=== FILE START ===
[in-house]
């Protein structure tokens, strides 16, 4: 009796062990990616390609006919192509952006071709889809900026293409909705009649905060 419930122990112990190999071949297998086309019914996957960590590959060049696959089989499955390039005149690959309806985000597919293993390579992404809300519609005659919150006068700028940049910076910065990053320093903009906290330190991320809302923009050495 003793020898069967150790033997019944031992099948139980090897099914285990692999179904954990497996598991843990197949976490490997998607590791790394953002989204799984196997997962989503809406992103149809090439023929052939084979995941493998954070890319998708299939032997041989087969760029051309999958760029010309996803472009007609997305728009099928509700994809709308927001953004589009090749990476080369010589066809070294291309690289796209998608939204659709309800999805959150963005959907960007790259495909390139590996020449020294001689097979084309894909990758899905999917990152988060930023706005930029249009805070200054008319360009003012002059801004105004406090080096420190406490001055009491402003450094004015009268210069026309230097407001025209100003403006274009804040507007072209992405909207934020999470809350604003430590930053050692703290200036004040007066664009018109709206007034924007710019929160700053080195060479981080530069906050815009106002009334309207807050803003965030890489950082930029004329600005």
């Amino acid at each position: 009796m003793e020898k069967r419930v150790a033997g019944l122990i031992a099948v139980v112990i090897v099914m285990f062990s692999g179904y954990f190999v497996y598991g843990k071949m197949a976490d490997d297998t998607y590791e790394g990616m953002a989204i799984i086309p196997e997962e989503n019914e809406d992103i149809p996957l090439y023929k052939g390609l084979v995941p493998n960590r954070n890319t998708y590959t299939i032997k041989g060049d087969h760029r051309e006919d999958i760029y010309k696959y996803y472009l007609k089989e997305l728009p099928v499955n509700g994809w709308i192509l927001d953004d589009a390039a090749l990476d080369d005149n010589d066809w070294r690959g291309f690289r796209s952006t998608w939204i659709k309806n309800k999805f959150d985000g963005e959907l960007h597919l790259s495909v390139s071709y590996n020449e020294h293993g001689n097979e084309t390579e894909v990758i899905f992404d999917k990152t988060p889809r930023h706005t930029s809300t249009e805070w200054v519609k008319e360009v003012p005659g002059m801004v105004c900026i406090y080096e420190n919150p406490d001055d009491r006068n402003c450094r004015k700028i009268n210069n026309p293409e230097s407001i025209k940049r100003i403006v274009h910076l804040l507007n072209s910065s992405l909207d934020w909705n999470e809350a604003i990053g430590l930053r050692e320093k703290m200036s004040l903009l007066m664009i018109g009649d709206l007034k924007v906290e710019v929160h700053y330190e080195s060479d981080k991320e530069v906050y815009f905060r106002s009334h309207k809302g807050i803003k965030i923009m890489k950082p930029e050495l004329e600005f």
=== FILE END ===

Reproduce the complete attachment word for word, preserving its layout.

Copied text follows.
[in-house]
């Protein structure tokens, strides 16, 4: 009796062990990616390609006919192509952006071709889809900026293409909705009649905060 419930122990112990190999071949297998086309019914996957960590590959060049696959089989499955390039005149690959309806985000597919293993390579992404809300519609005659919150006068700028940049910076910065990053320093903009906290330190991320809302923009050495 003793020898069967150790033997019944031992099948139980090897099914285990692999179904954990497996598991843990197949976490490997998607590791790394953002989204799984196997997962989503809406992103149809090439023929052939084979995941493998954070890319998708299939032997041989087969760029051309999958760029010309996803472009007609997305728009099928509700994809709308927001953004589009090749990476080369010589066809070294291309690289796209998608939204659709309800999805959150963005959907960007790259495909390139590996020449020294001689097979084309894909990758899905999917990152988060930023706005930029249009805070200054008319360009003012002059801004105004406090080096420190406490001055009491402003450094004015009268210069026309230097407001025209100003403006274009804040507007072209992405909207934020999470809350604003430590930053050692703290200036004040007066664009018109709206007034924007710019929160700053080195060479981080530069906050815009106002009334309207807050803003965030890489950082930029004329600005």
């Amino acid at each position: 009796m003793e020898k069967r419930v150790a033997g019944l122990i031992a099948v139980v112990i090897v099914m285990f062990s692999g179904y954990f190999v497996y598991g843990k071949m197949a976490d490997d297998t998607y590791e790394g990616m953002a989204i799984i086309p196997e997962e989503n019914e809406d992103i149809p996957l090439y023929k052939g390609l084979v995941p493998n960590r954070n890319t998708y590959t299939i032997k041989g060049d087969h760029r051309e006919d999958i760029y010309k696959y996803y472009l007609k089989e997305l728009p099928v499955n509700g994809w709308i192509l927001d953004d589009a390039a090749l990476d080369d005149n010589d066809w070294r690959g291309f690289r796209s952006t998608w939204i659709k309806n309800k999805f959150d985000g963005e959907l960007h597919l790259s495909v390139s071709y590996n020449e020294h293993g001689n097979e084309t390579e894909v990758i899905f992404d999917k990152t988060p889809r930023h706005t930029s809300t249009e805070w200054v519609k008319e360009v003012p005659g002059m801004v105004c900026i406090y080096e420190n919150p406490d001055d009491r006068n402003c450094r004015k700028i009268n210069n026309p293409e230097s407001i025209k940049r100003i403006v274009h910076l804040l507007n072209s910065s992405l909207d934020w909705n999470e809350a604003i990053g430590l930053r050692e320093k703290m200036s004040l903009l007066m664009i018109g009649d709206l007034k924007v906290e710019v929160h700053y330190e080195s060479d981080k991320e530069v906050y815009f905060r106002s009334h309207k809302g807050i803003k965030i923009m890489k950082p930029e050495l004329e600005f």